Republican Governors in 15 States Reject Food Money for 8 Million Children

GOP governors in over a dozen states are rejecting a new federal food assistance program to give 8 million children from lower-income families support this summer. The program is expected to serve 21 million children starting in June, providing $2.5 billion in relief across the U.S.

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Thirty-five states, including 13 with Republican governors, have enrolled in the plan, which provides an extra $120 per child to buy food during the summer months. Such assistance is unavailable in schools during this period, where many children rely on free or reduced lunch programs.

The plan was part of a bipartisan budget agreed upon in Congress two years ago. But GOP governors in over a dozen states with some of the highest rates of child poverty are turning it down.

The governors have given varying reasons for their refusal to take part, from the cost to the fact that the plan’s final details haven’t been decided. Others gave more dismissive, ideologically driven objections. Nebraska Governor Jim Pillen bluntly told The Journal Star, “I don’t believe in welfare.”

Kevin Stitt, the governor of Oklahoma, said the plan adds “more bureaucracy for families to wade through.” Iowa Governor Kim Reynolds said she didn’t see the need to add money to the program that helps child food insecurity “when childhood obesity has become an epidemic.”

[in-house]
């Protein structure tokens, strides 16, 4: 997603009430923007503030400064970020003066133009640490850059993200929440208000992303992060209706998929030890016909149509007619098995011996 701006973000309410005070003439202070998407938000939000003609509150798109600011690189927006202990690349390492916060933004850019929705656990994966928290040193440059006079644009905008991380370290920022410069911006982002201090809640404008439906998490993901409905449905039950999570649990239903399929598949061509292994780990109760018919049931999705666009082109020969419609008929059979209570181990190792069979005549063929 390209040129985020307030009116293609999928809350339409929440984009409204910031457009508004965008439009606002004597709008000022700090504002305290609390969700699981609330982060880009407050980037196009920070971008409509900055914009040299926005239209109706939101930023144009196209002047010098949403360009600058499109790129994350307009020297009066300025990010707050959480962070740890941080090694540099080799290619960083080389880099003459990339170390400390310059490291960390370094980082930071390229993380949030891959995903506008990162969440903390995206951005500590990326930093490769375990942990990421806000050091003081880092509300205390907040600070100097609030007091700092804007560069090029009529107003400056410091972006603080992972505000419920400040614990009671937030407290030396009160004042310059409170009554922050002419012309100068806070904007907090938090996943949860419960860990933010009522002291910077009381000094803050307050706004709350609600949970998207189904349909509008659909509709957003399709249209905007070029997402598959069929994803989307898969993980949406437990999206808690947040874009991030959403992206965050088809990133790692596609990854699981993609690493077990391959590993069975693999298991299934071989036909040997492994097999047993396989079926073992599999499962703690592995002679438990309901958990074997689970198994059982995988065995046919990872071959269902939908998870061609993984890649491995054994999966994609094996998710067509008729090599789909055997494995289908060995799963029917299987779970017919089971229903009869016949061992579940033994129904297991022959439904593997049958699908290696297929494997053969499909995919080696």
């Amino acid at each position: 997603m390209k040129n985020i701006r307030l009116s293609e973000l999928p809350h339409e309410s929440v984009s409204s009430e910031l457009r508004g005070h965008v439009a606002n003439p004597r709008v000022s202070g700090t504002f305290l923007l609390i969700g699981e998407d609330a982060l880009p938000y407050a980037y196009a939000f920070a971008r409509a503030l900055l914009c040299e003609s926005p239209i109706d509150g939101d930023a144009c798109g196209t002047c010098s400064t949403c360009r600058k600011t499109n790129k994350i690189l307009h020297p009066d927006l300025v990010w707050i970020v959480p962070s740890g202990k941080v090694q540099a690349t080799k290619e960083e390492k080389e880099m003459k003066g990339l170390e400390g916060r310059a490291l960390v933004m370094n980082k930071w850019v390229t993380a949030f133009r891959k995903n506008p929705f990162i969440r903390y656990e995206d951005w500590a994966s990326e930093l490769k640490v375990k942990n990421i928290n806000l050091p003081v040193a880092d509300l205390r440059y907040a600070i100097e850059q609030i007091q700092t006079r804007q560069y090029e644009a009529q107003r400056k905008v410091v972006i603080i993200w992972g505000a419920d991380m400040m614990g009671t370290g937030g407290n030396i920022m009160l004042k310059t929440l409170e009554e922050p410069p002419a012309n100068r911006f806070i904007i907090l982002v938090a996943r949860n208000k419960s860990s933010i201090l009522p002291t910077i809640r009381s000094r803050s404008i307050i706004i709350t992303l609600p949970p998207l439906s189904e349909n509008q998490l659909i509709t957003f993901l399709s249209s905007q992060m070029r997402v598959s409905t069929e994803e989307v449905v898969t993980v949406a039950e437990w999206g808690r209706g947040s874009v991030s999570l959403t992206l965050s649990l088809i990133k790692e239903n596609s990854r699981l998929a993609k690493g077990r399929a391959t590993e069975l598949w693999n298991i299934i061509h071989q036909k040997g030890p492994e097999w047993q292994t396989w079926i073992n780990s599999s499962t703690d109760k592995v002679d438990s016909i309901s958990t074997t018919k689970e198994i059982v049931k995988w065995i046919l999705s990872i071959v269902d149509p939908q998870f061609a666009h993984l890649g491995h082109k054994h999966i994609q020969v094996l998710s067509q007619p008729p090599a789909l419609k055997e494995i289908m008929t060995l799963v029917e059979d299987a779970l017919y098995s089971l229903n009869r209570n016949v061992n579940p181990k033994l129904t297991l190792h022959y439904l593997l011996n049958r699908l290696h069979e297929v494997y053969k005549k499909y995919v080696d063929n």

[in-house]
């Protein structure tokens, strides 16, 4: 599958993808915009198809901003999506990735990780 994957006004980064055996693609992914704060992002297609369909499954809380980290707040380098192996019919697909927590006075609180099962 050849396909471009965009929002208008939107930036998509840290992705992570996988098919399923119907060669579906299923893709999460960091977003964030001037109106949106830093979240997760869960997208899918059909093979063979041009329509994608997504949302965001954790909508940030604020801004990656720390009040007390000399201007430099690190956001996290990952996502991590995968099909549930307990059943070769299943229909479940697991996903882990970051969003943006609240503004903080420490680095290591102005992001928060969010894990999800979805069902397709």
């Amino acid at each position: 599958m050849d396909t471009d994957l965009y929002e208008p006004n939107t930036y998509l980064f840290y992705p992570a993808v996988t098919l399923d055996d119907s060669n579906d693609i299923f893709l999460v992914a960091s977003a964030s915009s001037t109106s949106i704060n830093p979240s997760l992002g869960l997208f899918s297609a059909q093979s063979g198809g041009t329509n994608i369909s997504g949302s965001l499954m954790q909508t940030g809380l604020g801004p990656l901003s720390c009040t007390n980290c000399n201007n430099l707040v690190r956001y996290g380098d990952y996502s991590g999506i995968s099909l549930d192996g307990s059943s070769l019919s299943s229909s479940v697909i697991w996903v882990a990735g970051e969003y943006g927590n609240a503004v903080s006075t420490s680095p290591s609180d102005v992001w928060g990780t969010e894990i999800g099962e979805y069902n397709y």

Tate Reeves, the governor of the state with the highest rates of food insecurity and child poverty in the U.S., Mississippi, dismissed the program as an attempt by President Joe Biden and other Democrats to “expand the welfare state.”

A recent U.S. Census Bureau report revealed that over 22 percent of households in Mississippi do not have enough food to maintain a healthy diet. Twenty-eight percent of children in the Magnolia State live in poverty, almost twice as much as the national average.

GOP leaders have been criticized for playing politics with children’s access to food. They argue it is required to revert to pre-COVID-19 spending levels when the U.S. has trillions of dollars of debt and lawmakers in the capital struggle to reach a budget agreement.

“It’s sad,” Agriculture Secretary Tom Vilsack said. “There isn’t really a political reason for not doing this. This is unfortunate. I think governors may not have taken the time or made the effort to understand what this program is and what it isn’t.”

The U.S. Agriculture Department recently said that 35 states, all five U.S. territories, and four Native American tribes said they would participate in the program. It will provide families on incomes below the poverty line who already receive school lunches for free or at a reduced price with $120 per child to buy food at approved retailers.

The USDA hailed it as “a giant step forward” in meeting the needs of American families during the summer months, when food assistance in schools is unavailable.

“When the school year ends, millions of children from households with low incomes lose access to the school meals they rely on,” said Luis Guardia, president of the Food Research & Action Center.

Those who work with families in states where the plan has been turned down said the impact would be devastating and increase the pressure on private food banks. Hunger in the U.S. is rising as pandemic aid programs wind down and food costs skyrocket. According to the USDA, food insecurity rates rose 4.8 percent from 2021 to 2022.